Once thriving, mall languishes without changes
Key members of the Naito family for the first time are floating the idea of selling the Galleria boutique mall, the decaying white elephant of Portland's downtown retail district.
Steve Naito, whose late father, Bill Naito, renovated the former Olds & King department store into the Galleria in 1976, says there is now support in the family for selling the five-story building to the city for redevelopment into a two-block office, retail and housing complex.
'Given the state of affairs, we think a sale is the best answer,' he said.
The family, which until recently had been fractured by internal feuding, has had five years to renovate the building and hasn't done it, said his brother, Bob Naito. 'Maybe it's time for someone else to do it.'
But Sam Naito, the family patriarch and chief executive of H. Naito Corp., opposes his nephew's plan Ñ and he has majority control over the Galleria. He says the family merely is waiting for a major retailer who was willing to lease the space and pay for an estimated $20 million in building renovations.
Steve Naito has emerged as a bridge builder in the family. He and his brother, Bob, are seeking to steer the family company in a more aggressive direction.
The Portland Development Commission has been interested in acquiring the building for the last decade, said PDC Executive Director Don Mazziotti. In 1999, PDC and downtown business leaders pushed hard for renovation of the aging structure and since then have tried to influence its retail leasing.
However, PDC's power to act may be in jeopardy. The agency has put future projects on hold pending appeal of a recent court decision that ultimately could put a tight lid on PDC's urban renewal expenditures.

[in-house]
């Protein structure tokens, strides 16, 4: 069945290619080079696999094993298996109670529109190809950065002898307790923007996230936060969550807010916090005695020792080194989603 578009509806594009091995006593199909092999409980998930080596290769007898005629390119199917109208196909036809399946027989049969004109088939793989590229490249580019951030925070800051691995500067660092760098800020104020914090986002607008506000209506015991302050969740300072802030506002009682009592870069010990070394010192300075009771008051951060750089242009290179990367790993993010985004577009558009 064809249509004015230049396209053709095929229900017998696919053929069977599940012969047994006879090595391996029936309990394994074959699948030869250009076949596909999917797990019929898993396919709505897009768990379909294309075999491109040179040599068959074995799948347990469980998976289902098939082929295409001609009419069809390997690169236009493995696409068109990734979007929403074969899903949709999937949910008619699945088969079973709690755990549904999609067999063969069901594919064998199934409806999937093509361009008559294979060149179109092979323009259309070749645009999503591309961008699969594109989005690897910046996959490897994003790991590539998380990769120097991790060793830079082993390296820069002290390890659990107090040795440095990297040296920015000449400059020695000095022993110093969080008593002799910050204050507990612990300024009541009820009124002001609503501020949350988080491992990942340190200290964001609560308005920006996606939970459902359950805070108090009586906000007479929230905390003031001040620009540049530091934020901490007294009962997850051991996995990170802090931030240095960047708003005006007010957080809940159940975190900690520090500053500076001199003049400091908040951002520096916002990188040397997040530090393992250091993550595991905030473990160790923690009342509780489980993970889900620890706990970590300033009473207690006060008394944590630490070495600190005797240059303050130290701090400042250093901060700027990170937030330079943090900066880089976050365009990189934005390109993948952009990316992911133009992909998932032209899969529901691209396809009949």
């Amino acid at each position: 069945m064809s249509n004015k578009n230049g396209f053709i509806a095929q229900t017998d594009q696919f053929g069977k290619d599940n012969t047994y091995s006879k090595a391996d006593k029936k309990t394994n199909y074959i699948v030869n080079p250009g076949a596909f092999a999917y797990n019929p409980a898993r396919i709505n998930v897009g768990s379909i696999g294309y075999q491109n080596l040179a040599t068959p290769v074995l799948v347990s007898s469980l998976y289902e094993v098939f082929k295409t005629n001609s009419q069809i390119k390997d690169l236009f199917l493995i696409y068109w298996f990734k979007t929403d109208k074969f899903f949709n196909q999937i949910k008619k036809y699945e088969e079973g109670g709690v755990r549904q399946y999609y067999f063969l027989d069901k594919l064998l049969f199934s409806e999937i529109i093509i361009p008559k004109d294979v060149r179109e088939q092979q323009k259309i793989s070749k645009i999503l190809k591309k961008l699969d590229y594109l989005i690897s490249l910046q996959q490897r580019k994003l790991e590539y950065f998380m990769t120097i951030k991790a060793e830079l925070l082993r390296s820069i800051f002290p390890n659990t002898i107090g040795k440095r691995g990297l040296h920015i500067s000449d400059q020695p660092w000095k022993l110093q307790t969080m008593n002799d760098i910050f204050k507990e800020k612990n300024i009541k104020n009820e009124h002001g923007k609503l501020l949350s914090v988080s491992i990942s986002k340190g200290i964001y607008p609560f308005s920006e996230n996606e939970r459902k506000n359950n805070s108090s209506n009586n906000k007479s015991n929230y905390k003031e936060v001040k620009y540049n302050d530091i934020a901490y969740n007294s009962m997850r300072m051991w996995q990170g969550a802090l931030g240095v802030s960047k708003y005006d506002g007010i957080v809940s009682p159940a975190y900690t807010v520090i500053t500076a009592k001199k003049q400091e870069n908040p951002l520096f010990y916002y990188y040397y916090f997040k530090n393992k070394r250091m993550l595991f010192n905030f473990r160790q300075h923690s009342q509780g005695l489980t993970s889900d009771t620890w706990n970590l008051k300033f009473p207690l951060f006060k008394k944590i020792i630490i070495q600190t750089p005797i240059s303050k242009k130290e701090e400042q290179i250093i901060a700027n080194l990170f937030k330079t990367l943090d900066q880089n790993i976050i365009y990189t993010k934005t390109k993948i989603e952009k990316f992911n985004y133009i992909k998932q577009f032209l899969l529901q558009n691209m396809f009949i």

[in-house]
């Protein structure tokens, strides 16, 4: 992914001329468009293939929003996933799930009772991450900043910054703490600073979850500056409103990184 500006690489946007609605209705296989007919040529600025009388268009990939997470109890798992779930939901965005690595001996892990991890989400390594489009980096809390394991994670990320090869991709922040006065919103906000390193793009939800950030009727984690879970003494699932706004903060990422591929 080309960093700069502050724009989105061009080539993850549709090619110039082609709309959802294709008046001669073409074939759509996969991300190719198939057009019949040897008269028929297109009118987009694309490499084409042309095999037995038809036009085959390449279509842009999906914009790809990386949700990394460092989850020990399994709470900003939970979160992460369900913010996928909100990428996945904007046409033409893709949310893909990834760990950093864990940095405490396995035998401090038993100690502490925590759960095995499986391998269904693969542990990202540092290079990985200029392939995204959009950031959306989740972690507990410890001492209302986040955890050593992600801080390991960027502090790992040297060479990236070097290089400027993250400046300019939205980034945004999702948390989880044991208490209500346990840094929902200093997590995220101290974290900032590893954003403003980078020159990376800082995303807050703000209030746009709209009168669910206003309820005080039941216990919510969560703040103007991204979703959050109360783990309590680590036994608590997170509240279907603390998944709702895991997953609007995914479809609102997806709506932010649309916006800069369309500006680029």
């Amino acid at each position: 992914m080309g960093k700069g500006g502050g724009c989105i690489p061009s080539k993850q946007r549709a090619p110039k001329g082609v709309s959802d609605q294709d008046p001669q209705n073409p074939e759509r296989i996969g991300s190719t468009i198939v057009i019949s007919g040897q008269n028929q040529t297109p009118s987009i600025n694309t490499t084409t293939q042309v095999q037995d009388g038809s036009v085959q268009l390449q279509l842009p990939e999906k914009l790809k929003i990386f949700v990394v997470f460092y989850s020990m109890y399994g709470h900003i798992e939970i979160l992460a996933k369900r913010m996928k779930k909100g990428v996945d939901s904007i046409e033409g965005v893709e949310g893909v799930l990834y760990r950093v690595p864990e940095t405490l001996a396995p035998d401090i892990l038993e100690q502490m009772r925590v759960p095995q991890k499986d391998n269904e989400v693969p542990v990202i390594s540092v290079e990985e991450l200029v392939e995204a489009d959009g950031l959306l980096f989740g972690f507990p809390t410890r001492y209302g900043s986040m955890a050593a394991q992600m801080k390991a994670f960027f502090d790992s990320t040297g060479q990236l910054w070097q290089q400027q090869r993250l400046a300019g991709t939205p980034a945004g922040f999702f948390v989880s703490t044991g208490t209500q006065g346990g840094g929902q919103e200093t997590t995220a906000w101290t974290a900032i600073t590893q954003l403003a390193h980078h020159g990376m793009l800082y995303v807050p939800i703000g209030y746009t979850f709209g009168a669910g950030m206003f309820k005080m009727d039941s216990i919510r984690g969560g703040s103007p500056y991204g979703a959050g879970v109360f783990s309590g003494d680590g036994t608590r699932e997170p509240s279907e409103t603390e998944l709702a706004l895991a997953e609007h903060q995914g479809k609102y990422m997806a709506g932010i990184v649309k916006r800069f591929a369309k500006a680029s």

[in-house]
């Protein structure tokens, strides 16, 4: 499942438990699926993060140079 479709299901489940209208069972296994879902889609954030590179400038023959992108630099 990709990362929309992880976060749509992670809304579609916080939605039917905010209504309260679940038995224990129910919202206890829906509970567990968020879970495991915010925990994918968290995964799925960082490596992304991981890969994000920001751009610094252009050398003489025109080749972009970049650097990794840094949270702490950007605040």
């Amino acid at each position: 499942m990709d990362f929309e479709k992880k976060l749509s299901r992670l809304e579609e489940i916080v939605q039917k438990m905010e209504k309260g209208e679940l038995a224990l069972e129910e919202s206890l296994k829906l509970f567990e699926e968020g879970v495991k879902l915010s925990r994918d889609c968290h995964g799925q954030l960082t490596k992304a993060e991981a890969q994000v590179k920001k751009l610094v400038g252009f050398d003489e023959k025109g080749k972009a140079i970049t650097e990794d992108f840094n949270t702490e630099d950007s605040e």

Moreover, Mazziotti said he couldn't be more specific about what his agency might do now until the completion Ñ expected in late February Ñ of a study of the downtown retail market that PDC and the Association for Portland Progress initiated last year.
'It's a huge opportunity for the city and for our family,' said Steve Naito, an attorney who backs recent studies calling for a national/regional brand tenant in the Galleria and linking it to the adjacent SmartPark garage at 10th Avenue and Morrison Street to expand retail, office and housing space.
In this scheme, construction of underground parking would replace the spaces lost in the SmartPark structure, which would become office or residential space.
The Galleria, a vibrant commercial hub in the late 1970s and 1980s with coffee shops, restaurants and bookstores, requires, at a minimum, a $3 million seismic upgrade, new elevators and escalators.
End of a family feud
Since Bill Naito's death in 1996, his heirs have been squaring off with Sam Naito's side of the family over the best use of their real estate. After resolving a four-year lawsuit this month, they are seeking a corporate division of property Ñ including the Galleria building. Sam wants the company to remain intact.
Meanwhile, the once thriving Galleria languishes, much to the disappointment of shoppers and real estate leaders. West End business leaders see the 250,000-square-foot building Ñ listed on the National Register of Historic Places Ñ as the cornerstone of the area's retail.